May 17, 2023 – On Tuesday, May 16th, Assembly Member Jacqui Irwin hosted a virtual press conference in which she discussed her support for Assembly Bill 1207 which would prohibit cannabis product packaging that mimics candy, soda, and other snacks that may be attractive to children.
This piece of legislation was brought to the floor at the expense of the “recent explosion of poisonings and hospitalizations” of young children due to accidental ingestion of cannabis products.
In addition to Assemblymember Irwin, Dr. Lynn Silver, Pediatrician and Director of “Getting it Right from the Start” stated that there are “skyrocketing” poisonings across the country amongst children and the time for action on these poisonings is now.
Dr. Silver believes that across the state and nation, “We can have legal cannabis that prospers without attracting kids”, by “creating consistency” amongst items such as the products in question in addition to flavored tobacco.
Dr. Natalie Laub, researcher at Rady Children’s Hospital and UC San Diego, has conducted a recent study into the issue, focusing on young children accidentally ingesting cannabis. Dr. Laub states that in San Diego alone the amount of accidental ingestions has risen from less than 10 cases in 2019 to 100 in 2022.
Findings concluded that most of the ingestions are coming from toddlers. Their reasoning behind the accidental ingestions is toddlers’ misidentification of cannabis products and more specifically mistaking the packaging as candy.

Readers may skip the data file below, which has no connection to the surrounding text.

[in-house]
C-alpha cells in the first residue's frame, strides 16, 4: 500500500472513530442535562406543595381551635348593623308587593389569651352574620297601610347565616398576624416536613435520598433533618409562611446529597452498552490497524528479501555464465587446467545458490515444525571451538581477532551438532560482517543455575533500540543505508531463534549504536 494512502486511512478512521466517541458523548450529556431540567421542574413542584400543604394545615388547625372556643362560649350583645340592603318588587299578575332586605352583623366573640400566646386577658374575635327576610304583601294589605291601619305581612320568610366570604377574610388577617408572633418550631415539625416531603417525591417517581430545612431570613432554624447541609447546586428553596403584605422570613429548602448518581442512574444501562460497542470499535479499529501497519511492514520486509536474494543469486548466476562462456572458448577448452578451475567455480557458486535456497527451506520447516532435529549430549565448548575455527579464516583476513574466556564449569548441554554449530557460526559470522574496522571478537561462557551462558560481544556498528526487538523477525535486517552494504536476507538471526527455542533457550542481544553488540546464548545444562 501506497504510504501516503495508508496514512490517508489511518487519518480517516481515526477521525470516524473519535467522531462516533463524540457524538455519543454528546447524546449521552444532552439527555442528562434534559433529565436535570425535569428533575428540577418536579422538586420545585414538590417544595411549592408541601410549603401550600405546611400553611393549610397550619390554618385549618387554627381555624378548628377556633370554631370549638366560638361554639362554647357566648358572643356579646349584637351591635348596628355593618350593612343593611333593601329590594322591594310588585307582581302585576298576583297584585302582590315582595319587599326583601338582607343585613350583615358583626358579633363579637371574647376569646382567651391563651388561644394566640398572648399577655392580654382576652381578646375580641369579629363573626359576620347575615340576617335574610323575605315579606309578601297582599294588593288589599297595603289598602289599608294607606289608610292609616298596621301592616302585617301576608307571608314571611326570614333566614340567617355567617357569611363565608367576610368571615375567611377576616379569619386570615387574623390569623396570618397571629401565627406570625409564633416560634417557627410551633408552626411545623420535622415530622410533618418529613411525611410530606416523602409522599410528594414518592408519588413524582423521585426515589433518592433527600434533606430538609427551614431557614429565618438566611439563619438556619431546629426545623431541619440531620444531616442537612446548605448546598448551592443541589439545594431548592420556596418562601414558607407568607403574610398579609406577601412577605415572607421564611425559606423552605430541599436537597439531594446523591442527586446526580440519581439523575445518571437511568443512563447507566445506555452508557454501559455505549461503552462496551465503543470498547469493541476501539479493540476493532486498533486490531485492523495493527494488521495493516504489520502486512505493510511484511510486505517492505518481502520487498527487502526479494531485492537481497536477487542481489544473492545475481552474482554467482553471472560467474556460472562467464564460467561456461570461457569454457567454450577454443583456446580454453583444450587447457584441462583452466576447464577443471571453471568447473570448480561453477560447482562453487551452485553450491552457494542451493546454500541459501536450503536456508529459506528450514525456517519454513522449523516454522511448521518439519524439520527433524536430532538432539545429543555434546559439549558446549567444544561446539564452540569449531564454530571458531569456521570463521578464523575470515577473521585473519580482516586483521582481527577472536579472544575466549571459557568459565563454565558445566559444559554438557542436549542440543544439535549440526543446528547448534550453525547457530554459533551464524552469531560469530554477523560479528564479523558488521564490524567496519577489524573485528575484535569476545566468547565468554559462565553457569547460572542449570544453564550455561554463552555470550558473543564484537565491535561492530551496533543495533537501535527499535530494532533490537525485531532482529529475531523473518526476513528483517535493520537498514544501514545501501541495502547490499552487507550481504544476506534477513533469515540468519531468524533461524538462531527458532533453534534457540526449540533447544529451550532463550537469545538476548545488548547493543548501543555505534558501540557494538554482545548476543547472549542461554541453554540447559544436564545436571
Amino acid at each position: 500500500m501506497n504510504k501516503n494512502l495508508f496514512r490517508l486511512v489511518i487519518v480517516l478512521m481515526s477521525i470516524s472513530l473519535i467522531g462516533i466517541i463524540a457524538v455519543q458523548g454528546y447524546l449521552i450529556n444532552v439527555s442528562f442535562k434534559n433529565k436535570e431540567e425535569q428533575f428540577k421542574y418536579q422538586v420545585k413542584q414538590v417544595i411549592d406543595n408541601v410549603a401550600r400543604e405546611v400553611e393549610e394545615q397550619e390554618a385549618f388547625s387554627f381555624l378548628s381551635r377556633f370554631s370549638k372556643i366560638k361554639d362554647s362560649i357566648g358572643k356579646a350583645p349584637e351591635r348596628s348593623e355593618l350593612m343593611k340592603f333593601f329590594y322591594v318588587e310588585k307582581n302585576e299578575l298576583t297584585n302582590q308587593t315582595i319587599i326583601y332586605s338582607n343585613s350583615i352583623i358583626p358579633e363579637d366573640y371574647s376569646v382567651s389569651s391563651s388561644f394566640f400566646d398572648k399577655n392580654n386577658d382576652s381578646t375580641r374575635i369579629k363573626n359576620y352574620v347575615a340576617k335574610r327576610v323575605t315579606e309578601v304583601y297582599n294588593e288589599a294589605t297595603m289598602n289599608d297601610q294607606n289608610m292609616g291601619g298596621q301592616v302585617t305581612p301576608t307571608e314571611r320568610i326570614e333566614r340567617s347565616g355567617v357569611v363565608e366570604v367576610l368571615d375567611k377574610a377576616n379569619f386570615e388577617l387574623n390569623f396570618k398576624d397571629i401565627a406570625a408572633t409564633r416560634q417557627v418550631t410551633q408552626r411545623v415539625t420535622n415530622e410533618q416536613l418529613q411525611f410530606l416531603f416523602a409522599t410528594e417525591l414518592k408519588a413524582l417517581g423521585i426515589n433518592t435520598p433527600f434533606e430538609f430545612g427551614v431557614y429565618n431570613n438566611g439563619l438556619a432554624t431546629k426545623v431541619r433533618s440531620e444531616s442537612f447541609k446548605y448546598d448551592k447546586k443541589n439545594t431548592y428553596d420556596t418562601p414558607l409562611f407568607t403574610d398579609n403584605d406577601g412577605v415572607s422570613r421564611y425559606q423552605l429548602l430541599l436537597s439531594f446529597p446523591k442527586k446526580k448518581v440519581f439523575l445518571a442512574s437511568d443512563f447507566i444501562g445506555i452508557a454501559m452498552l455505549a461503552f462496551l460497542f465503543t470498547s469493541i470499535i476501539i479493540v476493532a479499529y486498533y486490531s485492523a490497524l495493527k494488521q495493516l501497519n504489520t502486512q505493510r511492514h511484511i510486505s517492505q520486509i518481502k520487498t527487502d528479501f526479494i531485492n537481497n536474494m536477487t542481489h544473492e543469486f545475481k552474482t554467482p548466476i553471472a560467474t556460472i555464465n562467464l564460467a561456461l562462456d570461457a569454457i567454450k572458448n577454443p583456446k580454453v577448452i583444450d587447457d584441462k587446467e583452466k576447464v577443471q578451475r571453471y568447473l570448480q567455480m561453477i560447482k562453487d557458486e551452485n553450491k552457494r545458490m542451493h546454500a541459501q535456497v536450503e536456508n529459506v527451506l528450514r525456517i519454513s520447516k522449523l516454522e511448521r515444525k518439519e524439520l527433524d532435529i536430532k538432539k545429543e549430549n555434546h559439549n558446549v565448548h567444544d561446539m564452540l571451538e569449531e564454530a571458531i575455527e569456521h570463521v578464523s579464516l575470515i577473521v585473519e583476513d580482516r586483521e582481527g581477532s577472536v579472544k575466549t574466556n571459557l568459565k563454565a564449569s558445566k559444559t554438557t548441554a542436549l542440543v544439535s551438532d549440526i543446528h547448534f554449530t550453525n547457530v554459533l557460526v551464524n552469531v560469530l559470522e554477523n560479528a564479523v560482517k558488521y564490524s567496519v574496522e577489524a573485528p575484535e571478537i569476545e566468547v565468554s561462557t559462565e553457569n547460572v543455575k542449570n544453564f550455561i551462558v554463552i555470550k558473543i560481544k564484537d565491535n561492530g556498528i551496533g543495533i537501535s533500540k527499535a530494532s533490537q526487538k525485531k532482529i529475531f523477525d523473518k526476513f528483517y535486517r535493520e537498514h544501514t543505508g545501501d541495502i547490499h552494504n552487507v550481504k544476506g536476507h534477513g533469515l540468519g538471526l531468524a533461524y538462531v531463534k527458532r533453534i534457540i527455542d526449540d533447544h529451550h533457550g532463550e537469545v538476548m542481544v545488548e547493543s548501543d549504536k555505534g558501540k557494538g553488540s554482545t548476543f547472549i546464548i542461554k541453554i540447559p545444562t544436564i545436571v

Most of these cases come from in home environments with the products themselves being purchased legally.
Each of the dignitaries contributing to the press conference, which included President of the California Parent Teacher Association, Carol Greene, and Policy Advocate for Youth Forward, Adwoa Akyianu, made it evident that their fight is not against the use of cannabis amongst adults, but the material packaging that may attract younger children to accidentally ingest.
They believe that cannabis users will continue to buy products without the flair, style, and attractiveness that is cannabis product packaging.
Questions were brought up on the effect on the cannabis advertising industry and more specifically the responsibility of parents who carry cannabis products in their house that also houses infantile children.
To these questions, responses gathered included making sure to lock up cannabis products and further questions on whether or not the cannabis industry would like to be associated with accidental child ingestion that can cause “psychosis and possible death”.
The Cannabis Candy Child Safety Act, AB 1207, would help “create a safer cannabis market and put kids’ health before profit” by prohibiting cannabis products from clearly mimicking some of their favorite candy, soda, and snacks known to attract children.
The bill currently sits in the Assembly Committee on Appropriations awaiting a May 18th decision on whether or not it will move forwards to an Assembly Floor vote.